When it comes to school attendance, the simplest fix is sometimes the best Children Young People and Families

When it comes to school attendance, the simplest fix is sometimes the best

There are many reasons why kids might struggle to do well at school.

Some students might have additional health and development needs that make it hard to keep up with their peers. Others experience trauma and mental health problems that distract from their education. Some kids just need a little extra support.

All children are entitled to the support they need to get a good education and the best start in life, and as a society we should take a holistic approach to providing that support.

But sometimes the reasons that kids can’t do well at school come down to the simplest things: like not being able to get to school.

Families often do it tough to send their children to school, hit with various costs of up to $3,489 per year for primary school and $5,170 for secondary.

For families facing disadvantage, the cost of public transport can be another major barrier to school attendance.

VCOSS has been calling on the State Government to commit to providing a free myki public transport pass to every schoolchild whose parent or guardian has a health care card.

The NSW Government has stepped up on this issue, providing kids with free travel on approved services during school term.

This stops students from missing out on school because they can’t afford to buy or top up their card, and saves them from accruing fines and all the associated anxiety.

As well as supporting children’s education, being able to get to school and after-school activities helps kids’ mental health and social skills development, making them feel like part of a community.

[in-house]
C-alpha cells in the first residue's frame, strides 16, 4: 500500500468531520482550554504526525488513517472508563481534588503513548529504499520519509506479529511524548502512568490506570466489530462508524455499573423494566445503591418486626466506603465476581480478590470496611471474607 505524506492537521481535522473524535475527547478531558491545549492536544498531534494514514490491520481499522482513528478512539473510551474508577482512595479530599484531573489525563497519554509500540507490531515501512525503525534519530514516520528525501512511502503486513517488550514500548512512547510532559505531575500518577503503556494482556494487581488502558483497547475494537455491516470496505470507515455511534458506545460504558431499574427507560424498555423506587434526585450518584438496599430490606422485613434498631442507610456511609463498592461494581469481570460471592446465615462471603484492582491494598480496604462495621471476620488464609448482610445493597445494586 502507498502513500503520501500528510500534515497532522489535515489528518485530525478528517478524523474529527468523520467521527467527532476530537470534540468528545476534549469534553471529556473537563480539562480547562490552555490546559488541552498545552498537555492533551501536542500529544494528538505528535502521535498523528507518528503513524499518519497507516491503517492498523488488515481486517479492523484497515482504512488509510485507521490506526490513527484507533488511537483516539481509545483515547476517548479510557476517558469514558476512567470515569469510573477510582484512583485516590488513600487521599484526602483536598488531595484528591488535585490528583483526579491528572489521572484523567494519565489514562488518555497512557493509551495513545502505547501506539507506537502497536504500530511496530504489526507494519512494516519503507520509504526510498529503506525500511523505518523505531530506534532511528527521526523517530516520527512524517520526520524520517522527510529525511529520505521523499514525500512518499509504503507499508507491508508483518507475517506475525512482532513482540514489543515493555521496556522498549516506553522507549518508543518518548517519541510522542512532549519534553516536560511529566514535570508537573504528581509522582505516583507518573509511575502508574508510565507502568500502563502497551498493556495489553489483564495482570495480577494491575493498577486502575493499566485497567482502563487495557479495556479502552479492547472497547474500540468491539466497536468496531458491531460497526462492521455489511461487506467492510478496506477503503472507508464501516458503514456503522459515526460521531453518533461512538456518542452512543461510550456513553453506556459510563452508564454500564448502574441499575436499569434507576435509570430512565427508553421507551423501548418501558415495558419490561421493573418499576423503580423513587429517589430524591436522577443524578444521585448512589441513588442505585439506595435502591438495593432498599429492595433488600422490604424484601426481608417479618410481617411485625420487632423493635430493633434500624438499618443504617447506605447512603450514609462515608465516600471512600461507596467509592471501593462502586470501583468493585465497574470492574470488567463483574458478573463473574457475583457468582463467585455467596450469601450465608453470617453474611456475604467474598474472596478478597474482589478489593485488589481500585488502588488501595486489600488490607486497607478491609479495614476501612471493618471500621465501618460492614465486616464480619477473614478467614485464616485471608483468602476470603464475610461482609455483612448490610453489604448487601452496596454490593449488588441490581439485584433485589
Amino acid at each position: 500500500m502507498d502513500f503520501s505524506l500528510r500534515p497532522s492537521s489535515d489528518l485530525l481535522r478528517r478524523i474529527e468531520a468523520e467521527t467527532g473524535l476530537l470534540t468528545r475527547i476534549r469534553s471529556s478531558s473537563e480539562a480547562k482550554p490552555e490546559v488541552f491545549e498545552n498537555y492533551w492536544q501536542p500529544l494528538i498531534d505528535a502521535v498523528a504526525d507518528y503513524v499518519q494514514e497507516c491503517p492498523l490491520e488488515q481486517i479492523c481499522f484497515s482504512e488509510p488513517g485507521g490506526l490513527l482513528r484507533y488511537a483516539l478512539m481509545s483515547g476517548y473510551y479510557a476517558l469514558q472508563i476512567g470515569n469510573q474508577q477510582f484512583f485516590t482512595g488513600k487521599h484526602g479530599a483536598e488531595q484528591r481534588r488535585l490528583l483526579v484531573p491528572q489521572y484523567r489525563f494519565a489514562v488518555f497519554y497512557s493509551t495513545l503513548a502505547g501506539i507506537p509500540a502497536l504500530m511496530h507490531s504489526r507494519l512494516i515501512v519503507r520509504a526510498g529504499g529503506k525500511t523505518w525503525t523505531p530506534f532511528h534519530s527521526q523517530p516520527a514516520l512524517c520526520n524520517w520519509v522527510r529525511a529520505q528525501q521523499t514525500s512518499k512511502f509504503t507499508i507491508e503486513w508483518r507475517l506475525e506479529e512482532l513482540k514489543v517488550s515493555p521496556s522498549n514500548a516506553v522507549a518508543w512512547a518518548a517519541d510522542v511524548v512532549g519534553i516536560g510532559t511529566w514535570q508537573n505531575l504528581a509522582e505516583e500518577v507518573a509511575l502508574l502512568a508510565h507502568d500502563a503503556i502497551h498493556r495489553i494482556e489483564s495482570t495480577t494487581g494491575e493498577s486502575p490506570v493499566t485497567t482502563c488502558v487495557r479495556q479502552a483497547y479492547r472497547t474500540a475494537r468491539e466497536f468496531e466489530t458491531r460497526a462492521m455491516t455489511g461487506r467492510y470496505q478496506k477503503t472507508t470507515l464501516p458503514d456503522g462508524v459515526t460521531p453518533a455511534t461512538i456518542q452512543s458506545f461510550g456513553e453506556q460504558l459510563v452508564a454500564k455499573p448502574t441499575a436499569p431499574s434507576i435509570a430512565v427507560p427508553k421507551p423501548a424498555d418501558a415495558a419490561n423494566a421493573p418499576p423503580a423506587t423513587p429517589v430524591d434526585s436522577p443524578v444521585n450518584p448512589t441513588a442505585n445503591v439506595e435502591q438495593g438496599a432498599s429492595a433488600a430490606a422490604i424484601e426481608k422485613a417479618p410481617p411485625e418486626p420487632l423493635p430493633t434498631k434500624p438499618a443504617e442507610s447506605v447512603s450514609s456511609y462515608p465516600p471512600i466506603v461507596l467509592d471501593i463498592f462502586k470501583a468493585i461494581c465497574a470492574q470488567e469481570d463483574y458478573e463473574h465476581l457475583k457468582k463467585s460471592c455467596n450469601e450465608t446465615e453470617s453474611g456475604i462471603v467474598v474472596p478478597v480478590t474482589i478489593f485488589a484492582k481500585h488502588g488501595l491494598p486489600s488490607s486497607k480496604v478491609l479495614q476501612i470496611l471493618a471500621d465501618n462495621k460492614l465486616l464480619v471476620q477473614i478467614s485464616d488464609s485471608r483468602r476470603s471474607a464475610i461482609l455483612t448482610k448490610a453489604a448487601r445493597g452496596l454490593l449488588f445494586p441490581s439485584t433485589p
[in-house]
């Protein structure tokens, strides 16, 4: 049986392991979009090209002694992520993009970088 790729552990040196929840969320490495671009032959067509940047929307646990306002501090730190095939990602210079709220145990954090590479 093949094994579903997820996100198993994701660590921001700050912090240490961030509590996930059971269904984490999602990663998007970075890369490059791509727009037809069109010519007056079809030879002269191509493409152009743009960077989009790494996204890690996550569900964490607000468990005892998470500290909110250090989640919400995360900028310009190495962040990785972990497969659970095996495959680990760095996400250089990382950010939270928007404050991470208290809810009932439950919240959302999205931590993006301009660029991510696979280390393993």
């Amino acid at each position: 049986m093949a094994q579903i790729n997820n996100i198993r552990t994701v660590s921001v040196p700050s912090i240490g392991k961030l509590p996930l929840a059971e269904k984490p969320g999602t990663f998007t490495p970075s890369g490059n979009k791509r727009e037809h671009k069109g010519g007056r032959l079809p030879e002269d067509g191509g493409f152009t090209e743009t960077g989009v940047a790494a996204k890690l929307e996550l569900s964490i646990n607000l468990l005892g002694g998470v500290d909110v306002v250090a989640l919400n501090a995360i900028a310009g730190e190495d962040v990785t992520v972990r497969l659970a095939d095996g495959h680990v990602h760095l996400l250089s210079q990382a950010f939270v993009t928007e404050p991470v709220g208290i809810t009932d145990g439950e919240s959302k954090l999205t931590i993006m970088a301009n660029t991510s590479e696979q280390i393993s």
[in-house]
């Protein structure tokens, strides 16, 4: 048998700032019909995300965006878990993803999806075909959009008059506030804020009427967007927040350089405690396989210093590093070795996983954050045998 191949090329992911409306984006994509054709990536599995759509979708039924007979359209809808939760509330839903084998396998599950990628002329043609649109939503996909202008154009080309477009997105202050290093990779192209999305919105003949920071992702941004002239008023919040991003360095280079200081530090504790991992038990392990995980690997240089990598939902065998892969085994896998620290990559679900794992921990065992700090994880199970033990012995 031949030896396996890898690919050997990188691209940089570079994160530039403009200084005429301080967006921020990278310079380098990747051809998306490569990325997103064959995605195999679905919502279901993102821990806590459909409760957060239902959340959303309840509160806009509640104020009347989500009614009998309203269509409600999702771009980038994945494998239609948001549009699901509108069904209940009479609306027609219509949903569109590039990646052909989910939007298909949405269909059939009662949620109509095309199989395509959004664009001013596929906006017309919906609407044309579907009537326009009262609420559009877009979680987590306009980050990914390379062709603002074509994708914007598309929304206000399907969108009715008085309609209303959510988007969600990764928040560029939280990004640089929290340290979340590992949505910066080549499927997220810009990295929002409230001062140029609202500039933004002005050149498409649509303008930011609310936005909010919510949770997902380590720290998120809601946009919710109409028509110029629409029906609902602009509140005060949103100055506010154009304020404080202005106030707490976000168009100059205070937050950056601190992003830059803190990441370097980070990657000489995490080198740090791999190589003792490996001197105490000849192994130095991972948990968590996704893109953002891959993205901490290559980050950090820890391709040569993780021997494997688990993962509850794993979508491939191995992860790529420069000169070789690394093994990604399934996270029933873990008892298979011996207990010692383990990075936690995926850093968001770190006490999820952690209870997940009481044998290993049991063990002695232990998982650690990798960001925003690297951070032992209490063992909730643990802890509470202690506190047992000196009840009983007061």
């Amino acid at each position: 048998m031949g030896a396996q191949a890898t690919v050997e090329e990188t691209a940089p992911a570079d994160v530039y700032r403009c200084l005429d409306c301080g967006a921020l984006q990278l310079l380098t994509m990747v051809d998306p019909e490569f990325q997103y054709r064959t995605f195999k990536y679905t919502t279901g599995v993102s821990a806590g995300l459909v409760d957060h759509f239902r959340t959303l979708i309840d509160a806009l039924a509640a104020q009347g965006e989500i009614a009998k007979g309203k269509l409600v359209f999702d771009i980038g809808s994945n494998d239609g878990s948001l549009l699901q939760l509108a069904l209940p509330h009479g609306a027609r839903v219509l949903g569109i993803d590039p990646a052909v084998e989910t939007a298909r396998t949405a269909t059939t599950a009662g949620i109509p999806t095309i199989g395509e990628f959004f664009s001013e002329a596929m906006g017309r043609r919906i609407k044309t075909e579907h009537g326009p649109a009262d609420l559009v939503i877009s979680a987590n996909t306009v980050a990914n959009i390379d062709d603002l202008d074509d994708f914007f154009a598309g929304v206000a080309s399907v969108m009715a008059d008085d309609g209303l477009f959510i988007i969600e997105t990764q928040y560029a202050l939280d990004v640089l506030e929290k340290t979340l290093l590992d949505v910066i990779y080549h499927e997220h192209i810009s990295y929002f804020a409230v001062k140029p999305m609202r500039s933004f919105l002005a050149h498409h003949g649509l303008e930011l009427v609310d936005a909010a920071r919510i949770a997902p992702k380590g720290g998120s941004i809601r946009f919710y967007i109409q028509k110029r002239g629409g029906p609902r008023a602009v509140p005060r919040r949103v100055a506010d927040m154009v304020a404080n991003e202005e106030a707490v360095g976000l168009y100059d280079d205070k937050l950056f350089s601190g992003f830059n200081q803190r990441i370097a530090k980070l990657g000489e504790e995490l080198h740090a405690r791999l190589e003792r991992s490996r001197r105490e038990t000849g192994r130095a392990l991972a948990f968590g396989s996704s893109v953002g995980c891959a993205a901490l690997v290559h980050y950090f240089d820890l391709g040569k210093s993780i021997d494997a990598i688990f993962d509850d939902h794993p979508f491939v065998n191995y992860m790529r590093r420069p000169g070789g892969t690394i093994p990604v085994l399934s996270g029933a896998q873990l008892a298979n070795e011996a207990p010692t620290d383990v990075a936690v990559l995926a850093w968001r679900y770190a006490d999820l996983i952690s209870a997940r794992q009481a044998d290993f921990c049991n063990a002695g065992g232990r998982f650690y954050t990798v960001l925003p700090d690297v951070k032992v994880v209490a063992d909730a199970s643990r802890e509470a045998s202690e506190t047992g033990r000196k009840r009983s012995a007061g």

But don’t take our word for it; hear it from the kids.

Jake, a Year Nine student at Wyndham Central College, says “I was removed from my mum’s care and taken to my nan’s in Altona Meadows. My nan didn’t get any funding from the government or anyone to look after me, and she wouldn’t be able to afford to pay for a myki or to get me to school … In 2016 I didn’t go to school much due to the fact that I couldn’t get there.”

Jake asked his school to chip in for a myki, and “since getting the myki my attendance has skyrocketed and I’m really thankful for that.”

Students like Jake shouldn’t be in the position of having to ask for financial support to get to school. The Andrews Government has already acknowledged this by extending the schools-myki project in Melbourne’s western suburbs, which provides funding for 10 to 15 schools to offer free myki cards to students experiencing homelessness or family violence.

It’s time now to roll out state-wide free public transport for students who need it. All kids in Victoria should be able to get to school, wherever they live and whatever their families’ circumstances.

In the words of another schoolchild – it really is a no-brainer: